There once was a little boy who had a bad temper. His father gave him a bag of nails and told him that every time he lost his temper, he must hammer a nail into the fence.
The first day the boy had driven 37 nails into the fence. Over the next few weeks as he learned to control his anger, the number of nails hammered daily, gradually dwindled down. He discovered it was easier to hold his temper than to drive those nails into the fence. Finally, the day came when the boy didn’t lose his temper at all. He told his father about it and the father suggested that the boy now pulls out one nail for each day that he was able to hold his temper.
The days passed and the young boy was finally able to tell his father that all the nails were gone. The father took his son by the hand and led him to the fence. He said “you have done well, my son, but look at the holes in the fence. The fence will never be the same. When you say things in anger, they leave a scar just like this one.
IS ANGER HEALTHY FOR YOU?
Sometimes anger can be good for you, if expressed in a healthy way. However, if you hold too much anger in you and out of nowhere explode with rage, it can do a great damage on your body.
HOW CAN I FIND MY CALM?
1. Anger can put your heart at risk. Most physically damaging effect is on your cardiac health.
If you repress the anger by going to great lengths to control it, you can run the risk of heart disease too. In fact, one study found that people with anger proneness as a personality trait were at twice the risk of coronary disease than their less angry peers.
You have to identify and address your feelings before losing your cool. If you feel the kind of anger where you speak up directly to the person you are angry with and deal with the frustration in a problem-solving manner, that can be a much healthier option.
2. It can increase your stroke risk. If you can’t control yourself, beware. One study found there was a three times higher risk of having a stroke from a blood clot to the brain during the first couple of hours after an angry outburst.
That doesn’t mean angry explosions can’t be controlled. You need to identify what are your triggers, and then figure out how to change your response. If you do some deep breathing, that can help tremendously. Use a confident personality. You might have to walk away from a determined situation. That might feel bad for starters, but at least you will be avoiding a lot of headache and possible health problems, so spare yourself from the drama.
3. It doesn’t help your immune system. Being mad all the time, can make you feeling sick more often.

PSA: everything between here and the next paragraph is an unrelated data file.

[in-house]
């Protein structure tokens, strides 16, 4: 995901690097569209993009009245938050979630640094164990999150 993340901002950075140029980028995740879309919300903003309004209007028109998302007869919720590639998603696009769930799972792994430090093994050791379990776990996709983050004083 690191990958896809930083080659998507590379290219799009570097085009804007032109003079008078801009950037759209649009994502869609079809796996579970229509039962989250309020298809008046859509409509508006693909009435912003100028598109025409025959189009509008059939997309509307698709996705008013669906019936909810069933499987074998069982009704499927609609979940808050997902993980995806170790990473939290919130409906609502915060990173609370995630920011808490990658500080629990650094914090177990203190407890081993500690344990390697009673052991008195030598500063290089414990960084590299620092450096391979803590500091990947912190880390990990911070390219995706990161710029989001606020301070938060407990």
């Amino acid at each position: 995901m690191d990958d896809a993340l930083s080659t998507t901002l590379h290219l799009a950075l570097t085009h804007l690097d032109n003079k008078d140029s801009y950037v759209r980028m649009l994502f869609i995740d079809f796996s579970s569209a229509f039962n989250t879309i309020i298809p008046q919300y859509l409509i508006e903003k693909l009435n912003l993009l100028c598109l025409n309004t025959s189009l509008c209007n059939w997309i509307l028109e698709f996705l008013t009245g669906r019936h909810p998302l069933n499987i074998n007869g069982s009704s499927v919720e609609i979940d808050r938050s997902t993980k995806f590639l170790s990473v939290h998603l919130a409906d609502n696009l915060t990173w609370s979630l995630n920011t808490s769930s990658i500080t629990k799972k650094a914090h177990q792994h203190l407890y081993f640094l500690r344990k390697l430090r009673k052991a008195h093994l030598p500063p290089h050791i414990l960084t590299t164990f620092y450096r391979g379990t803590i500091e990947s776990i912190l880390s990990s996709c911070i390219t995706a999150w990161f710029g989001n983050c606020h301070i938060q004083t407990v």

TIPS FOR LETTING GO OF ANGER
-> Be confident. You can protect your immune system by having confident communication, solving problems in an effective way or even using your humour to cope with anger and manage it, but you’ve got to calm down first.
Your anxiety levels can get worse if you’re having constantly anger triggers. It’s important to bear in mind that anxiety and anger can go together.
-> Practice your favourite sport. Depression can trigger anger too. Some studies have linked depression with aggression and angry outbursts, especially in men. A piece of advice for someone struggling with depression mixed with anger is to stop thinking so much. Thinking things over will only add to the anger and it’s not going to help.
Practising any activity is incredibly helpful to subside the symptoms of excess anger. They tend to fill people’s minds completely and pull their focus toward the present moment. There’s no room left for anger to stir when you’ve got some interesting sports activity, such as golf or any other thing that you might like to practice.
-> Express anger in an appropriate way. Happy people live longer, as stress is tightly linked to general individual health. If you’re stressed and angry all the time, you’ll likely shorten your lifespan. A University of Michigan study done over a 17-year period found that couples who hold in their anger have a shorter life span than those who readily say when they’re mad.
If you’re someone who’s not comfortable showing negative emotions, work with a professional practice to be more expressive. You’ll learn that if you express anger in a certain acceptable way is a healthy use of anger. Don’t keep it to yourself, otherwise it will be no good to your health. If something or someone is not right, you need to tell them.
-> Fiddle with a small object to get your attention away. Environments such as the workplace have essentially become breeding grounds for contagious prickliness. The trick is to calm your temper before you lose it. Keep something in your pocket to fiddle with. It can be a lipstick, a coin, a pen, whatever. As long as it is a physical object. Reaching of it will help to distract your mind.
-> Create some distance from the situation. Stop and look at the bigger picture. Chances are, what’s annoying you is out of your control anyway. By looking at things more objectively, you’ll begin to see that everyday annoyances aren’t a personal attack.
-> Try TTT breathing. Place the tip of your tongue behind your front teeth, breathe in through your mouth for a count of four, then repeat. Why the tongue action? Your brain will associate touching the tip of your tongue with the calm state of breathing you’ve been practising.
If you’re losing your cool regularly, it’s time to look at what else is going on in your life. Remember, your mind is like a measuring jug – if it’s three-quarters full, the smallest extra thing can tip it over the edge. You have less patience when you don’t have the mental space.
So next time you feel yourself getting more shirt than a launderette, remember these tips and don’t worry, be happy. Your health will thank you.
Do you have a tip on how to control you anger levels? Share with us on the comments below!